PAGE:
Helping the young to develop vital money skills

It's never too early to learn about good finance tips

It’s never too early to learn about good finance tips

My Money Week, which runs from 8-14 June, is a national activity week for primary and secondary schools which aims to help young people gain the skills, knowledge and confidence in money matters they’ll need to thrive in today’s society.

It’s the brainchild of the Personal Finance Education Group (pfeg), which helps teach children to understand money and how to manage it.

For the past two years Experian has partnered with pfeg on a project to help primary school children improve vital money skills.  In this time, the project has transformed numerous primary schools around the country into national Centres of Excellence for financial education, helping more than 12,000 pupils, parents and teachers improve their money skills.

For the second year of the programme, Experian identified high priority areas that needed support in financial literacy, with pfeg’s educational specialists working with teachers to create tailored financial education programmes aimed at helping pupils get the skills they’ll need once they leave school.    The focus is not just on the children though, as many teachers and parents have also benefited.  As a result, over 80% of the teachers involved have been trained to deliver financial education lessons.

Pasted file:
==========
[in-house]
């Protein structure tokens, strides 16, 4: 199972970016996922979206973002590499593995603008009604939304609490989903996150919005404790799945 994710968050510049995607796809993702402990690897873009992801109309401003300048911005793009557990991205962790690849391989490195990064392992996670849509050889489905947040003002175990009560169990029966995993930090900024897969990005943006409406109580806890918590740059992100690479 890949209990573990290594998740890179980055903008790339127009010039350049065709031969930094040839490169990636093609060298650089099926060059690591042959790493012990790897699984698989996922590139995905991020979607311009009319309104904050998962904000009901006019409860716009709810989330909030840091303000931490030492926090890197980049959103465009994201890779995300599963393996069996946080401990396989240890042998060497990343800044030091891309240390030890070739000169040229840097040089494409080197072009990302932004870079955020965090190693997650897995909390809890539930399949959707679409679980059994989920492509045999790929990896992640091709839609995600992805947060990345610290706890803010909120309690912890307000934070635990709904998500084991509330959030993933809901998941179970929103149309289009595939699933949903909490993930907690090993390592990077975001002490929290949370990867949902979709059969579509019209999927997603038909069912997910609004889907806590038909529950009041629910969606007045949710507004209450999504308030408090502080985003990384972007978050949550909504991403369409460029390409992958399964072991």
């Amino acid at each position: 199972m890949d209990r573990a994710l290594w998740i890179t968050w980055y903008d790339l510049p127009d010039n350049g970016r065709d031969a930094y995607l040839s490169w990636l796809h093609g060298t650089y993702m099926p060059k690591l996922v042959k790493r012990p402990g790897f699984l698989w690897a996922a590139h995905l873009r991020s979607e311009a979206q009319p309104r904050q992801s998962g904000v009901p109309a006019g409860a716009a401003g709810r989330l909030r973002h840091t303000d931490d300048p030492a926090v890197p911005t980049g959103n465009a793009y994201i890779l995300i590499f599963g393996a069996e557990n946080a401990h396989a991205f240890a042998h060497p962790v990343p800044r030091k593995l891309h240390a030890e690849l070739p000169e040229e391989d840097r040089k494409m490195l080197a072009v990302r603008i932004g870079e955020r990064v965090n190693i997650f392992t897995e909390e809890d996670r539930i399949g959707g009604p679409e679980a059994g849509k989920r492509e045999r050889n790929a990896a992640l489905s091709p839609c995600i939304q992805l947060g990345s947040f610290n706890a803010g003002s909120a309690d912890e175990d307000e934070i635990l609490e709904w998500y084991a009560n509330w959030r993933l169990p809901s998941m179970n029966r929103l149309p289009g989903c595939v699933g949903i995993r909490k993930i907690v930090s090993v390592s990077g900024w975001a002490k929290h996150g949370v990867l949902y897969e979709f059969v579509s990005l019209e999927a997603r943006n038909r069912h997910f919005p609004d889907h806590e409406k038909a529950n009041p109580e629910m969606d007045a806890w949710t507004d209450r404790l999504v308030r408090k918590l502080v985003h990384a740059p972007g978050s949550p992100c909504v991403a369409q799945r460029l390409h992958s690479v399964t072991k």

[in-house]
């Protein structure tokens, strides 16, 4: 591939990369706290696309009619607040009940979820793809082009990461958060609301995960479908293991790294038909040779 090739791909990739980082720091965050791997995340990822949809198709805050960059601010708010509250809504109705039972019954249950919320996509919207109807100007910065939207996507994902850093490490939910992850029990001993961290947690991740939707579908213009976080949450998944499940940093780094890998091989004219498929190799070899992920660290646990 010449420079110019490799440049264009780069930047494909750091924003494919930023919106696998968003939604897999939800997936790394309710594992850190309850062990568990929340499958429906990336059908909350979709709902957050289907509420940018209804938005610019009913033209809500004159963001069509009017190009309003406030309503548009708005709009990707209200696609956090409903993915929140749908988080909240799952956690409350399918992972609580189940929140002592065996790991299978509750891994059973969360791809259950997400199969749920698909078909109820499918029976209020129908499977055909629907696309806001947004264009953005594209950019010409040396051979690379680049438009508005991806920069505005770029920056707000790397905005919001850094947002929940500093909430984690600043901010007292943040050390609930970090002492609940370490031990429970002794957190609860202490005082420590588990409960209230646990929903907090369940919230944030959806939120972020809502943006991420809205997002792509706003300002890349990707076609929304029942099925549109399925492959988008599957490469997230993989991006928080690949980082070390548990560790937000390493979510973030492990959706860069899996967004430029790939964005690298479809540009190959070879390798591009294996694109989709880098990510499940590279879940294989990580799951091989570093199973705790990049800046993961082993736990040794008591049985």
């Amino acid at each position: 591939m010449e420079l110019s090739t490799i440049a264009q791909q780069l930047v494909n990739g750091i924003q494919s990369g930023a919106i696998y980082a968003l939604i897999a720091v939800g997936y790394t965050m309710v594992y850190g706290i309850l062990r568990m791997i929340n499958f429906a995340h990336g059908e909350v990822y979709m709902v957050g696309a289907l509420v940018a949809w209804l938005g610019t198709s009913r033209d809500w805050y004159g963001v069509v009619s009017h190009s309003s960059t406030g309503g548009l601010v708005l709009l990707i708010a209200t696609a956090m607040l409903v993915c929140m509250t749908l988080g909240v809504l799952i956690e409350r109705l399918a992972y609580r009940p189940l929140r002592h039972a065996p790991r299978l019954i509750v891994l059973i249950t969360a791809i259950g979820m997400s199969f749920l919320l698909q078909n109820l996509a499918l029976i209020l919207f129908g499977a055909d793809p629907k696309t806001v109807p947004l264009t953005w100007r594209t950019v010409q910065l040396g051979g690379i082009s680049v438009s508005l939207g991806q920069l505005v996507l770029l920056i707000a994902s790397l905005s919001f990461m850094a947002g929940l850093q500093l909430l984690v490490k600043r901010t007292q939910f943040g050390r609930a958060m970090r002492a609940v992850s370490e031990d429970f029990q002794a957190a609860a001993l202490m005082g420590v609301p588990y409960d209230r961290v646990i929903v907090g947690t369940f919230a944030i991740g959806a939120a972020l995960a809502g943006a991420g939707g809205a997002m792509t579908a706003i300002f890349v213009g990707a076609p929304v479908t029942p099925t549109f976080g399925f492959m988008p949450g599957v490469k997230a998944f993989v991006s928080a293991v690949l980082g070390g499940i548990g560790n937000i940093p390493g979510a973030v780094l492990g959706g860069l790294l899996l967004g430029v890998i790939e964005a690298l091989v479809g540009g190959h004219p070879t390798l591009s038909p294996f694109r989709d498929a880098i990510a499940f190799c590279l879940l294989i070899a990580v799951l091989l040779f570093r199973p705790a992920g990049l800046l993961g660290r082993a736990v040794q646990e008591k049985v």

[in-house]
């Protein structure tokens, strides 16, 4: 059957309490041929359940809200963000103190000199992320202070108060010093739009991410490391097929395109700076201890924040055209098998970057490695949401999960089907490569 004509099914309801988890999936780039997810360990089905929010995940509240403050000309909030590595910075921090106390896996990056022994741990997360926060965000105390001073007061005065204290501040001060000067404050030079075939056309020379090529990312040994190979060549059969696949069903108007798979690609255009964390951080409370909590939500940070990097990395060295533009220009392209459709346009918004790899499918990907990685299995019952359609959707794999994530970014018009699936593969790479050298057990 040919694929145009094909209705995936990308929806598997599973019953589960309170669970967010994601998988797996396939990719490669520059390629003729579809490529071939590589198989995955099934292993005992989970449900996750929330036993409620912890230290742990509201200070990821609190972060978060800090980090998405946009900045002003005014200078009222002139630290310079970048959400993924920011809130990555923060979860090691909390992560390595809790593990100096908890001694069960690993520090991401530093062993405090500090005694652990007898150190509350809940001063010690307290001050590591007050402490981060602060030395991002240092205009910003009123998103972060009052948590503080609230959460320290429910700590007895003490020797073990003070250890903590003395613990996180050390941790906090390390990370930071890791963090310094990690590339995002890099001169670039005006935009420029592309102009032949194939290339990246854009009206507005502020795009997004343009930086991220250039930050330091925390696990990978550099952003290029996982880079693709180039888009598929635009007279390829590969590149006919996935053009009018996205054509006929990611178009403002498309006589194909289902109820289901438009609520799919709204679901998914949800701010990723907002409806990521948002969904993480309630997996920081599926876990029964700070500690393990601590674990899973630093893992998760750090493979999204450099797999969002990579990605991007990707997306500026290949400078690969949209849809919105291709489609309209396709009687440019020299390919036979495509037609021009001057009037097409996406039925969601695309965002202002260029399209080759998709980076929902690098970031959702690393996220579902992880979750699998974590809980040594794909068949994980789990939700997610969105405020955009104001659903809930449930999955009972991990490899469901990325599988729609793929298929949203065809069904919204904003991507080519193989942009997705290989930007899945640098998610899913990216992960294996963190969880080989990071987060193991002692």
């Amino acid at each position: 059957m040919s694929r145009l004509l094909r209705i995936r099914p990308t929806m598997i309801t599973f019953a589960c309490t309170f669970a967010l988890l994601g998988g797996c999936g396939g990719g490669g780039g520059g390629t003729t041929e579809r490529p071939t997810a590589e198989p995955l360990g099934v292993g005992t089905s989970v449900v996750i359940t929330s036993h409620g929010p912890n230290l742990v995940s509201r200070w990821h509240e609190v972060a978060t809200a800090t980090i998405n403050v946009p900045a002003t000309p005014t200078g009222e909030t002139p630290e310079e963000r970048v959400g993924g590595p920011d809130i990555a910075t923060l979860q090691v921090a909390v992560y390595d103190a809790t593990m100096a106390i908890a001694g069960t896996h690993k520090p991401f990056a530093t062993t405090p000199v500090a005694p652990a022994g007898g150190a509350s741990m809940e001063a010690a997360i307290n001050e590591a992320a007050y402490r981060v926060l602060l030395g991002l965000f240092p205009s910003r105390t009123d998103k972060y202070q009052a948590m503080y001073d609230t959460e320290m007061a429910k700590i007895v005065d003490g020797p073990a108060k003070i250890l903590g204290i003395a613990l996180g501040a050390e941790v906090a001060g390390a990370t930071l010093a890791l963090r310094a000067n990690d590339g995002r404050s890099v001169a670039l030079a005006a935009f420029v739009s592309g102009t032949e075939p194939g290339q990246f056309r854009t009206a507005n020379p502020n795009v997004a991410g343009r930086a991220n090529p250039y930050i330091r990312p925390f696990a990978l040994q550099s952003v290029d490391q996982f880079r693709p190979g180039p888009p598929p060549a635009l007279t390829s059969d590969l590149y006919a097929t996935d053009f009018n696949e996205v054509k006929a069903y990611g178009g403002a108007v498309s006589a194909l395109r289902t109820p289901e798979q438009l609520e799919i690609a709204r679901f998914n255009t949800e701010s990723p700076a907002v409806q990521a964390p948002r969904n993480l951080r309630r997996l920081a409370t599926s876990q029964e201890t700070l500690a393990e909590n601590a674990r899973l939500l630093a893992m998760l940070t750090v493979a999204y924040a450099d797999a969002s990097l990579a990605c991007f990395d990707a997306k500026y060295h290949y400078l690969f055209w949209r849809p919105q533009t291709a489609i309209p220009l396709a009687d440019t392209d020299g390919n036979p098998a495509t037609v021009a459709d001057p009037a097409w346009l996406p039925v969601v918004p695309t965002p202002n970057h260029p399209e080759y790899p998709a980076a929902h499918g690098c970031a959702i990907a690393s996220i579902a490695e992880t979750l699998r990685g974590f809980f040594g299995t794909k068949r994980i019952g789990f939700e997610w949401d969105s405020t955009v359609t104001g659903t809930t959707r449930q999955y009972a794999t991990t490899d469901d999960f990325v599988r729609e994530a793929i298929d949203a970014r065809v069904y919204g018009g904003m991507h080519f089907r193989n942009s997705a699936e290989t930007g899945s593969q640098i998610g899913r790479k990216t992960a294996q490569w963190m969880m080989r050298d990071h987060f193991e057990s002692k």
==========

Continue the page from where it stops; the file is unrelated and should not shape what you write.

Ilana le Roux, Financial Champion, Culloden Primary School, said:  “The whole outlook of the school has changed, and I mean the WHOLE school, in the approach to money related learning.  It’s no longer a one off but a daily thing.  I have seen the change building year on year.  There is a clear expectation that we teach financial education to a very high standard.”

Learn more about financial management
Developed and launched by Experian in 2012, Values, Money and Me aims to help young children get a head start in life by helping develop their financial knowledge and abilities, as well as their attitudes and values towards money.

Available to all UK primary schools, the web resource – based on the financial dilemmas of the residents of Pride Place – has been designed to resemble a children’s storybook. Simple to use, it explores key issues such as earning money, budgeting and saving, through a range of engaging activities, based on a series of interactive stories. Values, Money and Me is currently being used by a number of primary schools to deliver money lessons. It can be found on Facebook too.

 

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